Transformation Partners in Health and Care > News > Children and young people’s asthma fact sheet

This asthma fact sheet has been produced by the NHS England – London children and young people’s asthma programme.

Good asthma management reduces exacerbations and allows children and young people to lead full lives. We do not have to wait for new medicines or a cure for asthma: we need to educate and support everyone treating or supporting children and young with asthma to use these tools and work together to achieve improved outcomes. Find information and facts which highlight the risks and outcomes of poorly managed asthma below.

For further information, visit the London region children and young people’s asthma programme website.


Asthma fact sheet

1 in 11 children and young people are affected by asthma, which is around 3 in every London classroom – it is the most common long-term medical condition affecting this group.
Many have badly managed asthma, with over 20,000 admitted to hospital every year in England. Over 4% of these have such a severe episode that they are admitted to intensive care.
Children die in London because of asthma every year. 90% of asthma deaths are preventable with good asthma management: these children should have gone on to lead full and productive lives.
London has a higher rate of illness and death in children and young people because of asthma compared to other European countries.
Asthma is one of the top three causes of emergency admission to hospital (4,000 in London each year).

75% of these admissions would be avoidable through the implementation of simple interventions such as having a regular asthma review by an appropriately trained clinician, knowing how to use inhalers correctly, having a written asthma action plan and knowing about the potential impact of air pollution.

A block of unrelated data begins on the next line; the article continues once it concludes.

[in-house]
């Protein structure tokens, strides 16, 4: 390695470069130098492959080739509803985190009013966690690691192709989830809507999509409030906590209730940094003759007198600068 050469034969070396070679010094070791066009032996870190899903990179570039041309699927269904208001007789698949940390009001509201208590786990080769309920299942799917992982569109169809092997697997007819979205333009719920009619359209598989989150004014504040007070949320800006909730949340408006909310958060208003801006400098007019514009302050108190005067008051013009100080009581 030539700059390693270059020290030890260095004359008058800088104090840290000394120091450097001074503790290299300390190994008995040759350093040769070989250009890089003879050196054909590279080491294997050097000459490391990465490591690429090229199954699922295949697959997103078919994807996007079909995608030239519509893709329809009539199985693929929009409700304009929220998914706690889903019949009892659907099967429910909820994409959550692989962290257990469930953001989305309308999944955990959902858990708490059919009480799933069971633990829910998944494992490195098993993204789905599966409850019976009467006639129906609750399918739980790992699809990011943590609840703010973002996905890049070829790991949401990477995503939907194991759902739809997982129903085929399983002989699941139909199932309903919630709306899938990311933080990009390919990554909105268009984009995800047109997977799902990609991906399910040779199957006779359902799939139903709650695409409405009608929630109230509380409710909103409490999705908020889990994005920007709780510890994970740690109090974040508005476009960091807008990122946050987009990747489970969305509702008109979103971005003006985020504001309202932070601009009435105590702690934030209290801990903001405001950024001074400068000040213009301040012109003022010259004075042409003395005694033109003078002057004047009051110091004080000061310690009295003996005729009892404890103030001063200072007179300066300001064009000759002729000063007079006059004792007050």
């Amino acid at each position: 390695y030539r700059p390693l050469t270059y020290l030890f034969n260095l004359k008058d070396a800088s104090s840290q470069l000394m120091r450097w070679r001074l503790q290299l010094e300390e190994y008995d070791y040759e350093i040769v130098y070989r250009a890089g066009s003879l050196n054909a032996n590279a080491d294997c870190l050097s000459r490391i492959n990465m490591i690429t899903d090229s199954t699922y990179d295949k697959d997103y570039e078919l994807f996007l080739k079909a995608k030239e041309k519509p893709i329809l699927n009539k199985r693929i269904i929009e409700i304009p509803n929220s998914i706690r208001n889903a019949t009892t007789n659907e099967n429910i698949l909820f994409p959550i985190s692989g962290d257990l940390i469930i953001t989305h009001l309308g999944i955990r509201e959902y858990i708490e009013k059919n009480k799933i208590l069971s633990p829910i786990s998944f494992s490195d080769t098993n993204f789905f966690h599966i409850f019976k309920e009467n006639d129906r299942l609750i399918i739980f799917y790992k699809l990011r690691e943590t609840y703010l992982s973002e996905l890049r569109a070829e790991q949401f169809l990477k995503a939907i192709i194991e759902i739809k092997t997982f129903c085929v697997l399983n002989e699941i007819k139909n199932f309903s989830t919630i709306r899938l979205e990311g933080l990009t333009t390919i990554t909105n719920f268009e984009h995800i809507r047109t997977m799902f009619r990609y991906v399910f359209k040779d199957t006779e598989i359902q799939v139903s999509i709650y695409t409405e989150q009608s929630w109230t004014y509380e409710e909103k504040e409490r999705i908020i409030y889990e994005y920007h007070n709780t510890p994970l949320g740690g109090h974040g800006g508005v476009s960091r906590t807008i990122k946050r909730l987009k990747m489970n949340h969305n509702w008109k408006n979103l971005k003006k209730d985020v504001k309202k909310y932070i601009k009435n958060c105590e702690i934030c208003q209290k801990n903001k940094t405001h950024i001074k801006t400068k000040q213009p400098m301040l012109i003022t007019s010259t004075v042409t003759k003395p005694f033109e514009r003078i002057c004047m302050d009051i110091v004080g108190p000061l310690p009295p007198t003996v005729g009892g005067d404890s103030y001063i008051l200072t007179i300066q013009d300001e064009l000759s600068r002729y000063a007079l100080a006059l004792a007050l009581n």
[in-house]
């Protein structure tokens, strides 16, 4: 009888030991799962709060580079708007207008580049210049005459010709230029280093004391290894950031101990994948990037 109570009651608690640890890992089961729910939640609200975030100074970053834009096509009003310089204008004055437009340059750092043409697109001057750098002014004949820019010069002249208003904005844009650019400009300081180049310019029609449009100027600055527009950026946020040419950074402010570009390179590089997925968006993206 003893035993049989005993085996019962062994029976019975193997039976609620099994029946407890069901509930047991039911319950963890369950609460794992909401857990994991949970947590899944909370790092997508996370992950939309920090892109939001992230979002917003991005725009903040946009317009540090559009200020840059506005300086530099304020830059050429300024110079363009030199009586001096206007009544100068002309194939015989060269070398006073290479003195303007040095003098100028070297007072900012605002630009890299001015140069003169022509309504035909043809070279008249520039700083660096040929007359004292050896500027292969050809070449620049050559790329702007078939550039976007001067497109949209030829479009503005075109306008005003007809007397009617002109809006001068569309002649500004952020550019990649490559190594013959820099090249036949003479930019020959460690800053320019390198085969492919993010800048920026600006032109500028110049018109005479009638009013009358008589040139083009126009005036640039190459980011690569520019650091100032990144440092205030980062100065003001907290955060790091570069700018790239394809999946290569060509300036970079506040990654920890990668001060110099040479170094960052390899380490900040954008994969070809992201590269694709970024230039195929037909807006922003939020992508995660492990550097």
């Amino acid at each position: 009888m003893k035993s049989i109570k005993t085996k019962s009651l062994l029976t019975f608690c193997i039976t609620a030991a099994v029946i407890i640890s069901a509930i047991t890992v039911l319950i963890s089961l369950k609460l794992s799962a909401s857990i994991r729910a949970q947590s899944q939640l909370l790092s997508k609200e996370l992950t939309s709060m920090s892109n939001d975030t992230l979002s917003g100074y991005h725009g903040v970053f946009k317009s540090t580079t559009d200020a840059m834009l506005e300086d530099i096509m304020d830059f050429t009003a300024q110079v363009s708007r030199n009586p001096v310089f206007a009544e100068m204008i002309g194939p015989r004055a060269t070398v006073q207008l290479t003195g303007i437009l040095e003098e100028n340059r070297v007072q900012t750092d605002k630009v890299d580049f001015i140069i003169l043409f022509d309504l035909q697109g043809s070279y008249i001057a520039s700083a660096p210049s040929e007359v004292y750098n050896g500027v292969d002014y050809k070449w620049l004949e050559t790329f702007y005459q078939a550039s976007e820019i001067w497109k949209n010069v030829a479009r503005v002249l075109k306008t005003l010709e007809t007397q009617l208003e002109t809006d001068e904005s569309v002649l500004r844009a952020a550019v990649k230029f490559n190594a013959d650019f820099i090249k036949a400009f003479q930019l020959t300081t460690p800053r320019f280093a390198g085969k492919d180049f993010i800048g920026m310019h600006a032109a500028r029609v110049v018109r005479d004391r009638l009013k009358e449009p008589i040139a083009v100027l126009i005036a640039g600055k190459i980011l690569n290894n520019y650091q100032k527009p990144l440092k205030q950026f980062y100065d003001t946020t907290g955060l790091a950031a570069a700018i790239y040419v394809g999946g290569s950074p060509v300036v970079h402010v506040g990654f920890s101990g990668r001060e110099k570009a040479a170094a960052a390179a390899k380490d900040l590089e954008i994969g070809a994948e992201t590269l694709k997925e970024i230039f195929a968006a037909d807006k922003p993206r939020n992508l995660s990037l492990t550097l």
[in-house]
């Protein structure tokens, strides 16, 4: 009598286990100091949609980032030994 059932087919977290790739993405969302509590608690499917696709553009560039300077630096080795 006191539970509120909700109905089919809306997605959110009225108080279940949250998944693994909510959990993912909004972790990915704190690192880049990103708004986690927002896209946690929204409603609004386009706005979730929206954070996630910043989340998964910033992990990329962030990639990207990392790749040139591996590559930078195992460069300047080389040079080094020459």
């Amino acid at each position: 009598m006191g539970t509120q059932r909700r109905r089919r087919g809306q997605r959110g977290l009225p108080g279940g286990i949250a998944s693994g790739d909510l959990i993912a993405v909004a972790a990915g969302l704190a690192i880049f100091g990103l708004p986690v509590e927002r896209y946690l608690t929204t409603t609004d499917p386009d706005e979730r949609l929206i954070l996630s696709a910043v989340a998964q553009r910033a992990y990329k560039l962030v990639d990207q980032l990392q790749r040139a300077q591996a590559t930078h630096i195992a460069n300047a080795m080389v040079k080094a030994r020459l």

Nearly half of children admitted to hospital have had an asthma attack in the previous year and 30% have had daytime symptoms in the previous week. But only a fraction have a personalised asthma action plan on how their asthma should be managed.
Nitrogen dioxide, particulate matter and other forms of air pollution are known triggers for asthma and poor health more widely, particularly in children and young people.
In 2022 London Ambulance Services (LAS) took 1,375 children to hospital for asthma and 6,191 children for breathlessness.
In 2021/22, 3,645 children were admitted to hospital with asthma in London and of those, 132 were admitted into London intensive care units and had a primary diagnosis of asthma (compared to 76 in 2020/21). The average length of stay was 3.7 days.

Rates in 2020/21 were lower due to lower exposure to pollution as well as (non-Covid) viral infections.

While COVID-19 is not thought to be a particular risk for children and young people with asthma, good asthma control and avoidance of unnecessary ED attendances is more important than ever.
Using nebuliser devices at home for the acute treatment of asthma in children and adolescents, without medical supervision, can make it harder to spot signs of worsening asthma. This could result in delays in seeking medical attention and have serious and even fatal consequences.

Only use nebuliser devices at home for the acute treatment of asthma in under 18s if recommended, initiated, and managed by an asthma specialist.

Learn more about the London region children and young people’s asthma programme.